Obama himself after taking office declared that the USA would spend its way out of this recession/depression and the only condemnation that Krugman could muster of this strategy was that the administration wasn't borrowing and spending enough money. Since the government could create its own "money" at a whim, the only limit on spending our way back to boom conditions was a political will to increase the government's debt obligations to future taxpayers.
Then came the Greek crisis. Consistent with his Keynesian viewpoint, Krugman said that the "solution" for Greece either would be huge European Union bailouts or a return of Greece to its own currency, abandoning the Euro. Anyone who might argue that governments were cannibalizing future resources and production in order to maintain current spending was condemned as a promoter of "austerity," which in Wonderland is a Truly Evil Person.
Ever since joining the EU, the Greeks have acted as though Paul Krugman were their Guiding Light. As this article demonstrates, Greece's government, courtesy of EU taxpayers, has created boondoggle after boondoggle complete with a bloated public payroll:
Even on a stiflingly hot summer's day, the Athens underground is a pleasure. It is air-conditioned, with plasma screens to entertain passengers relaxing in cool, cavernous departure halls - and the trains even run on time.Not that any of this would matter in Keynesian thinking. Indeed, the Greek Underground would be considered the Ultimate Exercise in Creating Prosperity because it spends lots of money, and anyone who might protest that this is a huge waste of resources is an Enemy of the People.
There is another bonus for users of this state-of-the-art rapid transport system: it is, in effect, free for the five million people of the Greek capital.
With no barriers to prevent free entry or exit to this impressive tube network, the good citizens of Athens are instead asked to 'validate' their tickets at honesty machines before boarding. Few bother.
This is not surprising: fiddling on a Herculean scale — from the owner of the smallest shop to the most powerful figures in business and politics — has become as much a part of Greek life as ouzo and olives.
Indeed, as well as not paying for their metro tickets, the people of Greece barely paid a penny of the underground’s £1.5 billion cost — a ‘sweetener’ from Brussels (and, therefore, the UK taxpayer) to help the country put on an impressive 2004 Olympics free of the city’s notorious traffic jams.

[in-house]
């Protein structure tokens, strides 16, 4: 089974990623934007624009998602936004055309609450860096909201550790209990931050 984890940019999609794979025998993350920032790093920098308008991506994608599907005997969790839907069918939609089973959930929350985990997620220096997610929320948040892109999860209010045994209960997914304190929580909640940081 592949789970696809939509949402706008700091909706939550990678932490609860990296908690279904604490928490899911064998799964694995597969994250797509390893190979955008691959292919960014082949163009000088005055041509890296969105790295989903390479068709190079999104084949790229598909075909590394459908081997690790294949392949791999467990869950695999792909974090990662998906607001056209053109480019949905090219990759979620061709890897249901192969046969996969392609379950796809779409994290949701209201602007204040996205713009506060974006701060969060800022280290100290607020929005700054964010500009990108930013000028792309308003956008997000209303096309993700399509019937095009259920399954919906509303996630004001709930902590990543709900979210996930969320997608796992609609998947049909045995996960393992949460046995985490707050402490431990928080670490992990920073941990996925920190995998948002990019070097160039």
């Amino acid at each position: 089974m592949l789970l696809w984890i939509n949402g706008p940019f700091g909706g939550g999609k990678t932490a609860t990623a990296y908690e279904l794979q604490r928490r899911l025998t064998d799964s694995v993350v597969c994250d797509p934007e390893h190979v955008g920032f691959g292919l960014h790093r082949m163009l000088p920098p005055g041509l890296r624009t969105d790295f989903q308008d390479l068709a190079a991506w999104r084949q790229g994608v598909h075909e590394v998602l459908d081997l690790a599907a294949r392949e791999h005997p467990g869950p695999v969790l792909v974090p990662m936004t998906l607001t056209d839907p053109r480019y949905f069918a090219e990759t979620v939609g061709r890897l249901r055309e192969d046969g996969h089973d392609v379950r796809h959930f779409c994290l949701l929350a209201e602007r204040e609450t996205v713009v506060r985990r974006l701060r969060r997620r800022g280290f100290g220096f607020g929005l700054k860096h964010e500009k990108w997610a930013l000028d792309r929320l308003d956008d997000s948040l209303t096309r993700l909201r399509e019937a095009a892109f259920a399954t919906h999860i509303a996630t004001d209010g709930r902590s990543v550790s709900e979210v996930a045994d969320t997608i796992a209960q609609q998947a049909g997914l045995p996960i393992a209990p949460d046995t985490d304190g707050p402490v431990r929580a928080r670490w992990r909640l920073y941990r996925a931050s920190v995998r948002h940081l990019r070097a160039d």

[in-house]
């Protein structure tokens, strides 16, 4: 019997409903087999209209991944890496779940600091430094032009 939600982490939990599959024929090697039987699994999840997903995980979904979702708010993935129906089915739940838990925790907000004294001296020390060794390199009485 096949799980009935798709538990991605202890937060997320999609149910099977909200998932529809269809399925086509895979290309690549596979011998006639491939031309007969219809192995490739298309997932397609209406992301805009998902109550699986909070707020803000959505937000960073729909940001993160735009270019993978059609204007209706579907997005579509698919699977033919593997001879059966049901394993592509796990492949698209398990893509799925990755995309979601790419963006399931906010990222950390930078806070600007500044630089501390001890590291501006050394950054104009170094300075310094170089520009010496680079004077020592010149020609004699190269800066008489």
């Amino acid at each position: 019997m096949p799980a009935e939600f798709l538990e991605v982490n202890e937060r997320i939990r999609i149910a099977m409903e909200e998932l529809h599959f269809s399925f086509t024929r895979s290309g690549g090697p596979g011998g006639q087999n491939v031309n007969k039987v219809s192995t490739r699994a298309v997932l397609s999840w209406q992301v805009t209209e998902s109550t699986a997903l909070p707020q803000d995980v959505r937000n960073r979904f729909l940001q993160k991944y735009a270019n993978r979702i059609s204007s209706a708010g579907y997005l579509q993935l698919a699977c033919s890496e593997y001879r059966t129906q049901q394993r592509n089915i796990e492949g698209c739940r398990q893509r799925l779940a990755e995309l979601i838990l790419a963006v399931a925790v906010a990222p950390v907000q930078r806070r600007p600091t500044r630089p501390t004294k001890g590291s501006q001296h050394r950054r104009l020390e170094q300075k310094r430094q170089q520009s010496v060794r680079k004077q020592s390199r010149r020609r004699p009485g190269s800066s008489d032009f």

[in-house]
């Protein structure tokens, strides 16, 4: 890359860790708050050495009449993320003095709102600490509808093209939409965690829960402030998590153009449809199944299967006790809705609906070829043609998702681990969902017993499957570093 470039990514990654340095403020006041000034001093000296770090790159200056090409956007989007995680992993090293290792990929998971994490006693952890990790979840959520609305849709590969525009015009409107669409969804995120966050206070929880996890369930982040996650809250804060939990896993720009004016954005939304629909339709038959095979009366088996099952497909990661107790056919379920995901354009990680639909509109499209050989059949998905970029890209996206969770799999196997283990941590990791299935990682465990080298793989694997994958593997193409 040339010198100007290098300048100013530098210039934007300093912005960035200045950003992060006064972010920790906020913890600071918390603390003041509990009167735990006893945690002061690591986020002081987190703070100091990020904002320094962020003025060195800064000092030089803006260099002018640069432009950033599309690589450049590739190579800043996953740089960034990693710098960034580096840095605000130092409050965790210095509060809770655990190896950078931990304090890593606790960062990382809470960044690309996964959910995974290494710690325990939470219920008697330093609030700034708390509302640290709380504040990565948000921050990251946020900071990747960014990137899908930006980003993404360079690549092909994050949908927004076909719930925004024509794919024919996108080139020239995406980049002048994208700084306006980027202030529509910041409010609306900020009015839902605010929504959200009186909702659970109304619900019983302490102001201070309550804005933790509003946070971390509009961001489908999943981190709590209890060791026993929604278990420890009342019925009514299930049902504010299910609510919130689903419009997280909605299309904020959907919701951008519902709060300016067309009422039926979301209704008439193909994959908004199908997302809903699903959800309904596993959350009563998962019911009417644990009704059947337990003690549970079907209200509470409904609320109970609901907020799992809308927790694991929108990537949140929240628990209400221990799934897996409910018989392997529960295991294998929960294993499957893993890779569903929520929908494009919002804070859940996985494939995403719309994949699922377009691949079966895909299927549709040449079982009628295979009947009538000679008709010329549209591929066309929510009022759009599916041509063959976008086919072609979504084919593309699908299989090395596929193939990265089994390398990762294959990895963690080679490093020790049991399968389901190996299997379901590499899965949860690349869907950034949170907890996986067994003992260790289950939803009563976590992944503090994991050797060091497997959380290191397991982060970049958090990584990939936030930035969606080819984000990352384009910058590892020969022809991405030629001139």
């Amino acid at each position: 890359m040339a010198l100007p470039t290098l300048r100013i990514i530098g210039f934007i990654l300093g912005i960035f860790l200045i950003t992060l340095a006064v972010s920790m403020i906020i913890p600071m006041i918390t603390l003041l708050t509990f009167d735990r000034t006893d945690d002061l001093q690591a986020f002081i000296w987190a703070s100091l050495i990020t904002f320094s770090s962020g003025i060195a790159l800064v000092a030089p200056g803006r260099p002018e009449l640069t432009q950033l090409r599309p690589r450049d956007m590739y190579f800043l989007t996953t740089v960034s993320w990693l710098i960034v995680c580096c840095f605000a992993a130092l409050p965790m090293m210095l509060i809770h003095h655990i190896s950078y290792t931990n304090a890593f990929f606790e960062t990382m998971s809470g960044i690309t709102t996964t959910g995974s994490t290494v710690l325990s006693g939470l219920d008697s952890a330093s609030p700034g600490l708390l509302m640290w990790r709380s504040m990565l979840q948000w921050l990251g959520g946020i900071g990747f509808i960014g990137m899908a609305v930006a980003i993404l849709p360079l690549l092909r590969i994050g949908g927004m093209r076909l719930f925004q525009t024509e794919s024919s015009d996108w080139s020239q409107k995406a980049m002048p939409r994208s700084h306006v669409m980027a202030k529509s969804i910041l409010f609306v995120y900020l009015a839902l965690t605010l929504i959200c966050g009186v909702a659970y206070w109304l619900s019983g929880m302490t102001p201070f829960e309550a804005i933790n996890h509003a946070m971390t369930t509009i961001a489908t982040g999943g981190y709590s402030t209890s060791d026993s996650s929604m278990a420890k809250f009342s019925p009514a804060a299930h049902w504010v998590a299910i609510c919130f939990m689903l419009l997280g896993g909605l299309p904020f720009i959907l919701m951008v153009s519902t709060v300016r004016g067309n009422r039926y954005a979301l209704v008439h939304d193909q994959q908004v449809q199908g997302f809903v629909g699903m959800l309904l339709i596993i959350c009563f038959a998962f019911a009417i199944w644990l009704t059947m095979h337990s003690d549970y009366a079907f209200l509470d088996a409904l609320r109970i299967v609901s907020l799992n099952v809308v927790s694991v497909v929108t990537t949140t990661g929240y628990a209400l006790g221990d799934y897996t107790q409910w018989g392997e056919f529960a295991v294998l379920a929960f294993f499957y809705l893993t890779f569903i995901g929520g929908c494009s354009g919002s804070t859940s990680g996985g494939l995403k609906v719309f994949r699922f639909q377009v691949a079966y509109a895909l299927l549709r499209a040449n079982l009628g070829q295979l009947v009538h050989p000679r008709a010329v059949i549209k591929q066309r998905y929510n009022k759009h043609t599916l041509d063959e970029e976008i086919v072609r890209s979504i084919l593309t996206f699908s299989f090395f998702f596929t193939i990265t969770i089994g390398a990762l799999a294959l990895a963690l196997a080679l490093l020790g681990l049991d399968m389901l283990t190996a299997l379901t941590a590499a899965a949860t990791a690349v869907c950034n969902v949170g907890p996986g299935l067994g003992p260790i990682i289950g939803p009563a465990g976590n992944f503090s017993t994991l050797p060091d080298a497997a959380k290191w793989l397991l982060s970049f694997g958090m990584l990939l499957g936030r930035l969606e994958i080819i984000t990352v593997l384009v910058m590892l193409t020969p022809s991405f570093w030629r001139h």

The transport perks are not confined to the customers. Incredibly, the average salary on Greece’s railways is £60,000, which includes cleaners and track workers - treble the earnings of the average private sector employee here.
The overground rail network is as big a racket as the EU-funded underground. While its annual income is only £80 million from ticket sales, the wage bill is more than £500m a year — prompting one Greek politician to famously remark that it would be cheaper to put all the commuters into private taxis.
The picture painted of Greece in the above article is a picture you won't read on Krugman's page or in the NY Times, as the omission of Greek wastefulness really highlights where Keynesians and Austrians part company (not that they ever walked together, anyway).
In the Keynesian/Krugman view, spending is separate from production and, to be honest, spending is the key to producing wealth. If you spend, they will produce.
I note this because I can anticipate the objection: Demand drives production, and even Austrians, with their emphasis upon the valuation of the factors of production being imputed by consumers placing value on the "final product," would admit to that. However, when Keynesians and Austrians speak of "demand," they are speaking in two different languages.
Keynesians couch demand in simple spending; put money into the hands of people, let them spend, and the economy magically will appear. (Chartalists go even further, claiming that because governments can claim a legal monopoly over money creation, that the amount of "demand" governments can create is infinite, since government is not "revenue constrained.")
Austrians, on the other hand, note that one cannot consume when one is not producing, and that Say's Law -- yes, that "tyrannical" Say's Law that Keynesians hate so much -- has something to tell us. The only way out of this world-wide depression is for governments to stop this massive borrowing and spending and permit the malinvestments -- and they are legion -- to liquidate and for the lines of production that are sustainable to be permitted to develop.
The current tragedy in Greece is the product of reckless spending and malinvestment. Unfortunately, neither the Greeks nor the economics faculty at Princeton are willing to face the facts.